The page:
Star Wars: The Old Republic Special Editions announced

BioWare announced the not one, not two, but three retail editions of Star Wars: The Old Republic today, to tickle your fancy. They range from $60 to a whopping $150, but the middle tier digital version is an Origin exclusive. So what fan service can you expect for your money?

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The Standard Edition includes the game and 30 days of online for $59.99. For $79.99, the Digital Deluxe Edition throws in five virtual items: the Flare Gun, Training Droid, personal HoloDancer, HoloCam, and STAP vehicle. Big spenders can get the Collector's Edition for $149.99, which includes a Darth Malgus statue from Gentle Giant, a journal of Jedi Master Gnost Dural from Chronicle Books, a soundtrack CD, security key and a map of the galaxy. You'll also get all the virtual items from the digital copy, plus access to the Collector's Store, an in-game store exclusive to CE owners.

On top of the bonus content, pre-ordering the game from Origin grants a redemption code to unlock early access to the game, along with an in-game color stone for your weapon. The company is also opening up "beta test weekends" starting in September, offering limited time, closed beta access.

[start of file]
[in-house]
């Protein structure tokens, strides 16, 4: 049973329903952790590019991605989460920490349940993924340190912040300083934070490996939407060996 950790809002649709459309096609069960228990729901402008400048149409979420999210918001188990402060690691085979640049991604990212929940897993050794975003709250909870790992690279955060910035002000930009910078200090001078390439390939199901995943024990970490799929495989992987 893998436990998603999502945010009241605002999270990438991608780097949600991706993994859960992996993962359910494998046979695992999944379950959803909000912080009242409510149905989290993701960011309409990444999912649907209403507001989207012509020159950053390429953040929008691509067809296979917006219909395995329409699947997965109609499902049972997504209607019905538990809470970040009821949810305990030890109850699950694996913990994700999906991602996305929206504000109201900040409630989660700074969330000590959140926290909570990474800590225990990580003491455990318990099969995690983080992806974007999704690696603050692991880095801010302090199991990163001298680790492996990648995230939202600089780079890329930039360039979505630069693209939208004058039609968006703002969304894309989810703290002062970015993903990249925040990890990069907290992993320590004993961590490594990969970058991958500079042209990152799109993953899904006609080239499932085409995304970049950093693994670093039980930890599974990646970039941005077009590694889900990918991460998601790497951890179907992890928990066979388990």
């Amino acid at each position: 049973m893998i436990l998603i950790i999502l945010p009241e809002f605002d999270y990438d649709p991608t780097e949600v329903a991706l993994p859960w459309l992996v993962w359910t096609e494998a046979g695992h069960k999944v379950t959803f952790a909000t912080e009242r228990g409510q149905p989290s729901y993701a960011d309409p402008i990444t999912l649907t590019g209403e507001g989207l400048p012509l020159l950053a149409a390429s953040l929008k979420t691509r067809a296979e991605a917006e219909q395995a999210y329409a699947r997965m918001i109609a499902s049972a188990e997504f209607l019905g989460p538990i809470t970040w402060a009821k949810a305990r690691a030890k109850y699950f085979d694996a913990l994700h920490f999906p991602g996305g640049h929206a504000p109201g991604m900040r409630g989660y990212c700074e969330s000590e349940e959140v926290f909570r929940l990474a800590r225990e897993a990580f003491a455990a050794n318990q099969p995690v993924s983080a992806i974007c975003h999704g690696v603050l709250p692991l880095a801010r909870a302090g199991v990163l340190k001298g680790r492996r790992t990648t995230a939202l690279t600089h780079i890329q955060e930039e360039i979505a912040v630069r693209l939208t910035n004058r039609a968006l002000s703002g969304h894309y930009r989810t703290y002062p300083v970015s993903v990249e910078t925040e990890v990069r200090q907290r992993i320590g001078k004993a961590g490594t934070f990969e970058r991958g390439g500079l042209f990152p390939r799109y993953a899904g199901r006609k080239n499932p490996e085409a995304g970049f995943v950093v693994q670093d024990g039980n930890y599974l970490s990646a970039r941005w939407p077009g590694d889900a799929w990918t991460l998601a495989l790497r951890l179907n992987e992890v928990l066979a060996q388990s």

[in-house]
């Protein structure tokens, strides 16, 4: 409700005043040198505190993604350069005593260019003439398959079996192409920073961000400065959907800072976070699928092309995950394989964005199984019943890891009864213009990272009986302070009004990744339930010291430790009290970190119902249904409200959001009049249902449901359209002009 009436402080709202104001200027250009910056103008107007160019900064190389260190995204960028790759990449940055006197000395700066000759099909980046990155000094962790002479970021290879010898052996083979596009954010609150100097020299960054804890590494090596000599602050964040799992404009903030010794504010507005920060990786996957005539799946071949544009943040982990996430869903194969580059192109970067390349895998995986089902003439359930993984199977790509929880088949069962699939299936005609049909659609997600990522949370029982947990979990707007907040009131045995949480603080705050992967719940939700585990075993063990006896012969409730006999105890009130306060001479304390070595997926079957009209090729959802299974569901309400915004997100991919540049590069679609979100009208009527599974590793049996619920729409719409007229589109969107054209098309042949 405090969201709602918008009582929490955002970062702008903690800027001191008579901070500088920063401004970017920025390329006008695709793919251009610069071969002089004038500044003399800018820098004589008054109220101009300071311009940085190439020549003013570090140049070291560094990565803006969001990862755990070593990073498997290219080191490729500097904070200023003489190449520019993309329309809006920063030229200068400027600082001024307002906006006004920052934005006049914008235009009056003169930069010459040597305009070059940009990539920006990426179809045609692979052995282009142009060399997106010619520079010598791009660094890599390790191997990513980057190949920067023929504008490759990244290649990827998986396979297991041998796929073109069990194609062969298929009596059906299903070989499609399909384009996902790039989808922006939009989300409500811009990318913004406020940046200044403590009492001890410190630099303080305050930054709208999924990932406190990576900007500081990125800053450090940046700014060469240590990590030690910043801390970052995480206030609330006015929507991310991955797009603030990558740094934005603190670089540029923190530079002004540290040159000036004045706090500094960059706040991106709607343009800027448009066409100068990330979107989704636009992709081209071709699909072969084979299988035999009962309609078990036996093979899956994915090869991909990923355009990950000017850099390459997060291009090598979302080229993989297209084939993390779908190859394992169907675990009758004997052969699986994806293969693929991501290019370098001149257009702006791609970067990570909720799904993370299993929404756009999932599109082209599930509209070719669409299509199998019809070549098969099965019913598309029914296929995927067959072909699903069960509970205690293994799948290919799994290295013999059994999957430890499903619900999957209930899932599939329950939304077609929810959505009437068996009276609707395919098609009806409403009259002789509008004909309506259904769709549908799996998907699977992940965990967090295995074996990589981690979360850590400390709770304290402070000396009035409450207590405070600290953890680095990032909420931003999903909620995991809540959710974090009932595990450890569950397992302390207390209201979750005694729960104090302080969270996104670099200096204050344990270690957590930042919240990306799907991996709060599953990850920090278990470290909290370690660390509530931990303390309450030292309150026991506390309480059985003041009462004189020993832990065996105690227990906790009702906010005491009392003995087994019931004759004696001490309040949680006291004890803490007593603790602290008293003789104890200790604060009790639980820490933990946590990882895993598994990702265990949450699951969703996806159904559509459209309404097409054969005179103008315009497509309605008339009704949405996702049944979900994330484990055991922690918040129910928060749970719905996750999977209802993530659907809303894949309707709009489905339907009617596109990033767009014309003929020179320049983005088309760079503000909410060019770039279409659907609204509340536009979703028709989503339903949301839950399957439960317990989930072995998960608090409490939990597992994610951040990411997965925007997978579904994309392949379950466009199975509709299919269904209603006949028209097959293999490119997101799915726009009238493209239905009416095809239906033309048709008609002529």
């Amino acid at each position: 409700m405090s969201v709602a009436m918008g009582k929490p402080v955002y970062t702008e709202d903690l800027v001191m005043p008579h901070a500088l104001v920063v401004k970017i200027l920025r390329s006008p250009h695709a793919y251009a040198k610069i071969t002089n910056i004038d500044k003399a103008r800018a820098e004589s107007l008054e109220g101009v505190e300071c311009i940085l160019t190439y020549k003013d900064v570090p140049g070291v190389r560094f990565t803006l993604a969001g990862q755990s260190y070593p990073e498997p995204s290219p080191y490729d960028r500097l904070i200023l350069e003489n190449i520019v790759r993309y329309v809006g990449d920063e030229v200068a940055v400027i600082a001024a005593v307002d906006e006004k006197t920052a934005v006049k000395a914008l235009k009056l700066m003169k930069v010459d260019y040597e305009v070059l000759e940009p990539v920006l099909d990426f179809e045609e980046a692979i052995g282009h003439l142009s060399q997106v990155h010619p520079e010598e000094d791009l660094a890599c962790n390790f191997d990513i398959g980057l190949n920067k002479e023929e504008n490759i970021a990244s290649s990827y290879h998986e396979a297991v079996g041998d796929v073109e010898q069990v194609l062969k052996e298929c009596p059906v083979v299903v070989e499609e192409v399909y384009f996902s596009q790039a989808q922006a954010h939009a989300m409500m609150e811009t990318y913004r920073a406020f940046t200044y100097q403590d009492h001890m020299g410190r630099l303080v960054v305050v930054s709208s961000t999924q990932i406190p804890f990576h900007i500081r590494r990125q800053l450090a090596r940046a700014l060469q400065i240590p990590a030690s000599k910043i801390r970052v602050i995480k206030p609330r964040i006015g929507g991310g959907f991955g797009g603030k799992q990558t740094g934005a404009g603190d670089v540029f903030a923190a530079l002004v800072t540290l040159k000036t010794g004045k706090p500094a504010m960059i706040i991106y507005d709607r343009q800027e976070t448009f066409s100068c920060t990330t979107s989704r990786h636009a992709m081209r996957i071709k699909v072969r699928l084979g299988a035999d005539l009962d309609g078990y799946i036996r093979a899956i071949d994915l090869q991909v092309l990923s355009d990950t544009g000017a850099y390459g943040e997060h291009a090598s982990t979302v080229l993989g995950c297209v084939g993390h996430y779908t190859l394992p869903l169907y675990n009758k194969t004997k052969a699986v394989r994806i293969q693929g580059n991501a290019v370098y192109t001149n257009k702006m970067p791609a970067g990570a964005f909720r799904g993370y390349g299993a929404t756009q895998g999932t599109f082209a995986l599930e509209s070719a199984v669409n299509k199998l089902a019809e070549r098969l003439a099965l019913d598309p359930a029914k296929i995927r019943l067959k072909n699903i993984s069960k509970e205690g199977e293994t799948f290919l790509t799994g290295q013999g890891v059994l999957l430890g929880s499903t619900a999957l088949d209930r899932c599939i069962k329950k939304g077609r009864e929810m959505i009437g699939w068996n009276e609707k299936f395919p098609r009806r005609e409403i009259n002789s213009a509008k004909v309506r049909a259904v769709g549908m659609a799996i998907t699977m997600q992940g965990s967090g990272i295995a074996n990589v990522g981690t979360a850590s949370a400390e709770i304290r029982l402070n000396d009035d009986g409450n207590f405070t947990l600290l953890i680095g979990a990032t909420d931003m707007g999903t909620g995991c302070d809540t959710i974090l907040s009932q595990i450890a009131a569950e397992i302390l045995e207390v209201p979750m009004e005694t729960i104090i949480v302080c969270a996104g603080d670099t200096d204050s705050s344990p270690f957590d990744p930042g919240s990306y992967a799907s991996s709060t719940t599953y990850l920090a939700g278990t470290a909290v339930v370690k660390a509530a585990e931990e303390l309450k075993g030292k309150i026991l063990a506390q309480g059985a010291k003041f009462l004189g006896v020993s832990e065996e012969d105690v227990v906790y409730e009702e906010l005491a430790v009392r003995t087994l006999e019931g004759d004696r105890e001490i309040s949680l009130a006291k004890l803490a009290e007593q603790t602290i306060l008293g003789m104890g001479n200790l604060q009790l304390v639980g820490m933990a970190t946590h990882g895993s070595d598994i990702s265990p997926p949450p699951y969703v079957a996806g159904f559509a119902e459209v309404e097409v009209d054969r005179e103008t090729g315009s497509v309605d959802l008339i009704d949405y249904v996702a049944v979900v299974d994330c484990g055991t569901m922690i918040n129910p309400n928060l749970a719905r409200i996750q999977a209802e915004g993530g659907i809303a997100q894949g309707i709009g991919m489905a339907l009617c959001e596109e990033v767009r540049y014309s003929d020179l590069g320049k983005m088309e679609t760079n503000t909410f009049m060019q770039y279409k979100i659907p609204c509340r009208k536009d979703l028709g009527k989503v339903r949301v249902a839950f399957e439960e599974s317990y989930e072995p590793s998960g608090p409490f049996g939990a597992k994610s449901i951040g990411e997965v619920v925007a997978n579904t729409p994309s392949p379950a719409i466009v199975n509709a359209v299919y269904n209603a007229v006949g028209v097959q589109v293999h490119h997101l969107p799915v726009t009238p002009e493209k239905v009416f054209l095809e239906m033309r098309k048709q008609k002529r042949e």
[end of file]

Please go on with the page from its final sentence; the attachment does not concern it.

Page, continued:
"We are targeting Star Wars: The Old Republic to be one of the biggest launches of holiday 2011," said BioWare's Dr. Ray Muzyka in the announcement. "Our teams at BioWare and EA, along with our partners at LucasArts, are laser-focused on creating a high quality game, but just as importantly, they are resolute in delivering a high quality service. We are taking all of the necessary steps to make sure The Old Republic has a thriving community built on a stable online foundation from day one, including limiting supply at launch to ensure that players easily transition into the servers. So whether you're waiting to join the Empire or the Republic, pre-order now to ensure you can enter the galaxy at launch!"

What's otherwise a fairly standard PR line seems a little less so when you reach the point that Muzyka references intentionally holding back supply. Network stability is important, and MMOs have a history of launch troubles, but that's also the point of beta tests. It's hard not to think of this at least partially as a sales tactic, and the fan base might not take kindly to artificial scarcity.